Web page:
Learning through doing

The scout participants make their pledge during an event in Bercham. — File photo

ON his eighth birthday, Scott Teare joined the Boy Scouts of America (BSA).

“My dad made me join. I didn’t want to. I wanted to join the Cub Scouts, not the Boy Scouts. That’s where all the big kids were. I was afraid I was going to get beaten up.”

But as it turned out, just the opposite happened.

“When I got into junior high school, they were my protectors. No one bullied me because the bullies protected me.”

And so began his lifelong relationship with Scouting, fully engaged as a young adult and then continuing on with a long-standing professional career, including 12 years as BSA international director.

In 2012, the same year he was awarded the Bronze Wolf Award by the World Organisation of the Scout Movement (WOSM), Teare was selected as its secretary general, a post he now serves from the World Scout Bureau Office in Kuala Lumpur.

The Scout Movement is a training ground for future leaders, Teare says, with members (boys and girls) involved in activities that include building, hiking and community service.

“Scouts learn by doing. They gain practical experience in a non-formal, outdoor classroom setting.”

Teare points out that if someone were to be a Scout throughout their secondary schooling years, they would already be entering their tertiary education with seven years of leadership experience to their name.

More than just creating leaders, Scouting develops holistic and active members of society.

“Scouts make better spouses, parents and employees,” he adds.

There are currently 40 million Scouts worldwide, spread across 161 National Scouts Organisations (NSOs) in over 200 countries and territories.

This includes the Scouts Association of Malaysia (PPM), founded in 1910, which has over 60,000 registered members to date.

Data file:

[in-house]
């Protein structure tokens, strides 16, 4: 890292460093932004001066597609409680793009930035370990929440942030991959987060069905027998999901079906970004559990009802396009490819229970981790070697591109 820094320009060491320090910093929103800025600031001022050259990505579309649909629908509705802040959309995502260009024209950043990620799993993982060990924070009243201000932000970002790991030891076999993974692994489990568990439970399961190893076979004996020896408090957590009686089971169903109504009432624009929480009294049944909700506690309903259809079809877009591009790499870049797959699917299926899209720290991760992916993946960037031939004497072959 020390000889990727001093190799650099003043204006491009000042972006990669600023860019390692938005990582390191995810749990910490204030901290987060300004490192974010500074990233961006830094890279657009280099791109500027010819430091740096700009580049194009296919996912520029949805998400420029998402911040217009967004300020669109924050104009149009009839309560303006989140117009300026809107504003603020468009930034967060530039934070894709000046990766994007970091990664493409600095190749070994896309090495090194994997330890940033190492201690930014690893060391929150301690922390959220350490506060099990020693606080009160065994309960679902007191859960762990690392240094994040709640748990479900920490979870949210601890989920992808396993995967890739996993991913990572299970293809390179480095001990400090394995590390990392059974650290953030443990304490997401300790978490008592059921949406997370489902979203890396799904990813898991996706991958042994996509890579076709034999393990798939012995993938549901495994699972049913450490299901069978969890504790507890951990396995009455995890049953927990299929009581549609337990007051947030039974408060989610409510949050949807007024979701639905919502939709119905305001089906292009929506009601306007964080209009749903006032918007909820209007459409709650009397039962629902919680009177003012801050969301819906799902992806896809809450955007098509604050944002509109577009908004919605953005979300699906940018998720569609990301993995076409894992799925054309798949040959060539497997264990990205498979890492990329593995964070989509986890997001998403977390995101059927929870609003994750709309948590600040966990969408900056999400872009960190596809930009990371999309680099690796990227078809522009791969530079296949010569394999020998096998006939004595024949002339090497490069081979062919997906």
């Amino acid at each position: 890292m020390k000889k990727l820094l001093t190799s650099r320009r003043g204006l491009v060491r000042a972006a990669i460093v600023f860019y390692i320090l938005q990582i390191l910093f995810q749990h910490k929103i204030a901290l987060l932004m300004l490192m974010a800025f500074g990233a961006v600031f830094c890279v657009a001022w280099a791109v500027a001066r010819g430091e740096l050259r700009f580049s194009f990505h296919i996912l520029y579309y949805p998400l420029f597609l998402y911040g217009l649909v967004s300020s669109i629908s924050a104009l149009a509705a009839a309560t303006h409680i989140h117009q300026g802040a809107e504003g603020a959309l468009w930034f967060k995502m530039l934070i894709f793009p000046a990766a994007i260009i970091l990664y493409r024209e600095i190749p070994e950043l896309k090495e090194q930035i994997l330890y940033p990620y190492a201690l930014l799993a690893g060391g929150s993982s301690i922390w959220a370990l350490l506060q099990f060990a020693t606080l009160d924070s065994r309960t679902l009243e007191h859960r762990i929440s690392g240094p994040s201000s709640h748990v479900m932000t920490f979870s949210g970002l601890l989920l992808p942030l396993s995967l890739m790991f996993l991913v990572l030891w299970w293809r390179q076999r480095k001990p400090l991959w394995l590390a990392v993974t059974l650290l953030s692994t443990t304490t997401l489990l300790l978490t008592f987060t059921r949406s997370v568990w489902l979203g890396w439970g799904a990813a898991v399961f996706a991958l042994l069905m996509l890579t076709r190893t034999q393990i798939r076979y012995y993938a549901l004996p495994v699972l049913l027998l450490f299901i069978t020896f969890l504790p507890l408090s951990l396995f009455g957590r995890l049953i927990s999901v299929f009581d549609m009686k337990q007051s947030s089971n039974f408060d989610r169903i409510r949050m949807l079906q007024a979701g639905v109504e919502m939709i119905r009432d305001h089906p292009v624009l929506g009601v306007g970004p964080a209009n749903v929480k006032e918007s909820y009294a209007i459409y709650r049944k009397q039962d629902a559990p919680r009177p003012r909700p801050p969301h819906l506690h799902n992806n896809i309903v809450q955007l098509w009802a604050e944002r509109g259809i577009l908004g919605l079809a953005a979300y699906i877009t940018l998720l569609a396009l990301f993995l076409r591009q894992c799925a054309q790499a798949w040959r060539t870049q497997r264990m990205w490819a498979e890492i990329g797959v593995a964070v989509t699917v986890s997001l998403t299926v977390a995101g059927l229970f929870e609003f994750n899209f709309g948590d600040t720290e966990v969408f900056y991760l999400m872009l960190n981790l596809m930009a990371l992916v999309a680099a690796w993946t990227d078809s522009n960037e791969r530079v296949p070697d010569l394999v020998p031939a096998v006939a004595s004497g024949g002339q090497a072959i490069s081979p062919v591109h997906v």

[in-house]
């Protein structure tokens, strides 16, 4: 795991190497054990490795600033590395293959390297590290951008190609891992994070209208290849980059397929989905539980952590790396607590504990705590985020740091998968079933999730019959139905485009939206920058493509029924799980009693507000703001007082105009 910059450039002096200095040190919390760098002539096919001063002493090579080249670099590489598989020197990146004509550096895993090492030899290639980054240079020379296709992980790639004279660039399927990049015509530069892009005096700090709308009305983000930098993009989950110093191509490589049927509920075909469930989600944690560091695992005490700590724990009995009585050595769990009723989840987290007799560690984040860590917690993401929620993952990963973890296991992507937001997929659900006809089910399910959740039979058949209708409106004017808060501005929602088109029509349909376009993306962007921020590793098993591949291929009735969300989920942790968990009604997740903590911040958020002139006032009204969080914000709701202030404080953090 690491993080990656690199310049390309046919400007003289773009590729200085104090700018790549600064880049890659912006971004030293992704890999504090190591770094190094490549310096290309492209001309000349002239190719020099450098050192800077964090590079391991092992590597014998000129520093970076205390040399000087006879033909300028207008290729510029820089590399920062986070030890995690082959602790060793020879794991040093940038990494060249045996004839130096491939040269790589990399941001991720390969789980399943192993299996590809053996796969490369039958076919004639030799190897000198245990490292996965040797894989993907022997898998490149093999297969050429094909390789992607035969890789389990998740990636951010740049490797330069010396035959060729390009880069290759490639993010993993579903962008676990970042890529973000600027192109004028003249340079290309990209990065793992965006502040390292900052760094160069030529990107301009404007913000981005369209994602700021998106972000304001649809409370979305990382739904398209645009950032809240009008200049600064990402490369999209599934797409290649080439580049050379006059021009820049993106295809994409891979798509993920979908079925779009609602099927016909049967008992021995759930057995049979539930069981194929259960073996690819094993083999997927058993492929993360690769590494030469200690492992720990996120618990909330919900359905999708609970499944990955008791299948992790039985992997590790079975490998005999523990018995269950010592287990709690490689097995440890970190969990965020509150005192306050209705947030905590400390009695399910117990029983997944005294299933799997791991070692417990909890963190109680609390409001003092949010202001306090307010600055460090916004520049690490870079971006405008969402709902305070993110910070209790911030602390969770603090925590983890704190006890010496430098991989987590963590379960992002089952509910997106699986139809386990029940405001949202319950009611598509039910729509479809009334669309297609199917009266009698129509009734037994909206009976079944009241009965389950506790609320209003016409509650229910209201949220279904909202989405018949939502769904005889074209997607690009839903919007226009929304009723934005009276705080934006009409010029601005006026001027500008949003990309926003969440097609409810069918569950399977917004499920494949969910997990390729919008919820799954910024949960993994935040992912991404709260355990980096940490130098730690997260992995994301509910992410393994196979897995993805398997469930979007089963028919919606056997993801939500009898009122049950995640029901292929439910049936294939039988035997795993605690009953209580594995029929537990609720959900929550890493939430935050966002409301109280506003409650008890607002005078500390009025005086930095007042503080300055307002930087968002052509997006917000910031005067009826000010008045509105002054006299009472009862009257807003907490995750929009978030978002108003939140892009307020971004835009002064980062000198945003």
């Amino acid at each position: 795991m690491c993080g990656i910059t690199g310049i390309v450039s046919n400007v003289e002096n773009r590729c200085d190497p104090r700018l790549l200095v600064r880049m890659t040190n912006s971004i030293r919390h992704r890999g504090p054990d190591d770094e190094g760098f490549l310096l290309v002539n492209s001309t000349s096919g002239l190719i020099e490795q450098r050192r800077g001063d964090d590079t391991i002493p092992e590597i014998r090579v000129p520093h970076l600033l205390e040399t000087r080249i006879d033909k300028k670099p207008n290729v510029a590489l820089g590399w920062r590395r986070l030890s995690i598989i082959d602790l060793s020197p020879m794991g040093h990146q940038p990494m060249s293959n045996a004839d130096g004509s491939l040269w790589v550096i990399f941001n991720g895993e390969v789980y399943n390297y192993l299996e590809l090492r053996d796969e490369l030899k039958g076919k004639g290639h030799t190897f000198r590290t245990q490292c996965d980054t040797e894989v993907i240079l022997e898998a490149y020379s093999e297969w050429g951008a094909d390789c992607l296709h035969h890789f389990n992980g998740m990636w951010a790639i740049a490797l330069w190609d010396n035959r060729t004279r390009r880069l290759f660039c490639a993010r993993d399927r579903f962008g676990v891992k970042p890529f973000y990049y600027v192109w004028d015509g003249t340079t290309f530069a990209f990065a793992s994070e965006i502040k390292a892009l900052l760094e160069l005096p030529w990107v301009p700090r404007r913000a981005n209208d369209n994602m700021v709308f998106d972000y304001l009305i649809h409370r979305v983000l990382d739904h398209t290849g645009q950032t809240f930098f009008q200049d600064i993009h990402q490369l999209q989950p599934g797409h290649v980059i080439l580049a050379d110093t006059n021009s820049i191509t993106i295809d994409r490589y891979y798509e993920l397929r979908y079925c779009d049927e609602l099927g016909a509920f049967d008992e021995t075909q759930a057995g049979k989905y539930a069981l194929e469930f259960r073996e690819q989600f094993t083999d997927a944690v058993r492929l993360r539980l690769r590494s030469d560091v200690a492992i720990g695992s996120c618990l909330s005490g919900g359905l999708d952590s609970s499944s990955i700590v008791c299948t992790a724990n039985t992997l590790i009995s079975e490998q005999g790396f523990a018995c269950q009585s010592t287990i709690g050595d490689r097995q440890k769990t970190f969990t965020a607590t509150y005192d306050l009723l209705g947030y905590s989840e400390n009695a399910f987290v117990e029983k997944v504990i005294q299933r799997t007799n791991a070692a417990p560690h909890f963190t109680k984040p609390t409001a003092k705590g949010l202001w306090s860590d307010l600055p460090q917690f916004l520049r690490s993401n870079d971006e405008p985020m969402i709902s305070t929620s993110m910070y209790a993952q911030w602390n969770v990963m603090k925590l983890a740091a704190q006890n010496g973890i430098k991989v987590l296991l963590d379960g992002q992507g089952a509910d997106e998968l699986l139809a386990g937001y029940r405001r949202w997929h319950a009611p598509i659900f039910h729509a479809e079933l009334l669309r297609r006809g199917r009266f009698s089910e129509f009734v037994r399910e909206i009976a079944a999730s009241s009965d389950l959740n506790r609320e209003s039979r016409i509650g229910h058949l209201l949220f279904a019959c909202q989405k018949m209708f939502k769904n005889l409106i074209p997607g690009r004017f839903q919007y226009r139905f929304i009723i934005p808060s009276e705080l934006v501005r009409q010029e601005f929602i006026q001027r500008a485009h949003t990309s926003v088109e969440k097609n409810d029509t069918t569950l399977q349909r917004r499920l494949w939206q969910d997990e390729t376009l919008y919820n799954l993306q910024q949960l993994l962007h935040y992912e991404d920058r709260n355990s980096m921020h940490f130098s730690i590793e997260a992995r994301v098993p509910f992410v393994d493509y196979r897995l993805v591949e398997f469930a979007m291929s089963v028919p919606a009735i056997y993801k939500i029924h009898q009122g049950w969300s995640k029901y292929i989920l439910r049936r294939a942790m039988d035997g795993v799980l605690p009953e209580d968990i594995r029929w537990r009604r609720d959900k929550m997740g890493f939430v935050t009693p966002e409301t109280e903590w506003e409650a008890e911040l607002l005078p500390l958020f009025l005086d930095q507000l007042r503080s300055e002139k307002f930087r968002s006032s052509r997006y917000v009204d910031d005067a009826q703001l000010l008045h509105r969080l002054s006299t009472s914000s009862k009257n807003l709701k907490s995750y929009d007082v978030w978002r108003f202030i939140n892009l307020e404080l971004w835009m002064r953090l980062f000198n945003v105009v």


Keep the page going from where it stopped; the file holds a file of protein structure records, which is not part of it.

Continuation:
WOSM celebrated its Founders’ Day on Feb 22, with NSOs organising events of their own to mark the occasion.

In Malaysia, the PPM organised a tree-planting day at Taiping Zoo, Perak.

At the World Scout Conference last year, a goal was put in place to have 100 million members by 2023 and make WOSM the world’s leading educational youth movement, a task that Teare is fully committed to accomplishing.

There will be challenges, he accepts, especially in this age of technology.

“When I was young, we changed into our play clothes after school and went outside. We were instigators of play. Today, young people are consumers of play. After school, they sit inside looking at screens.”

They are not comfortable to go out and be a Scout and it takes more of an effort to convince them, Teare says.

Not that WOSM is in any way resisting technology.

“We don’t confiscate devices like smartphones because we know that it’s their lifeline to their family and boyfriends and girlfriends.”

In fact, a smartphone can even be a tool in a Scout’s kit, with its in-built map and flashlight tools.

There are even several Scouting-related apps available for download, like the official American Red Cross First Aid app.

“Scouts today are still taught to use a map and a compass. Yes, smartphones have navigational software, but what happens when you’re in the outdoors and your device dies?”

A Scout, after all, uses all his resources and is prepared for anything.

Every four years, a World Scout Jamboree (WSJ) takes place where for 12 days, Scouts from all over the world gather.

The next jamboree will be held in Kirara-hama, Japan later this year where an estimated 35,000 Scouts will come together.

“When you get there on the first day, and you look out at the different members, seated together according to their countries, the blocks of their T-shirt colours look like a quilt grandma made,” Teare says.

But these borders soon disappear, he continues.

Scouting promotes a culture of equality and tolerance, where differences are celebrated and strength is found in them.

“As the jamboree continues, T-shirts and scarves are swapped so that what you have at the final goodbye gathering is a sea of confetti.”


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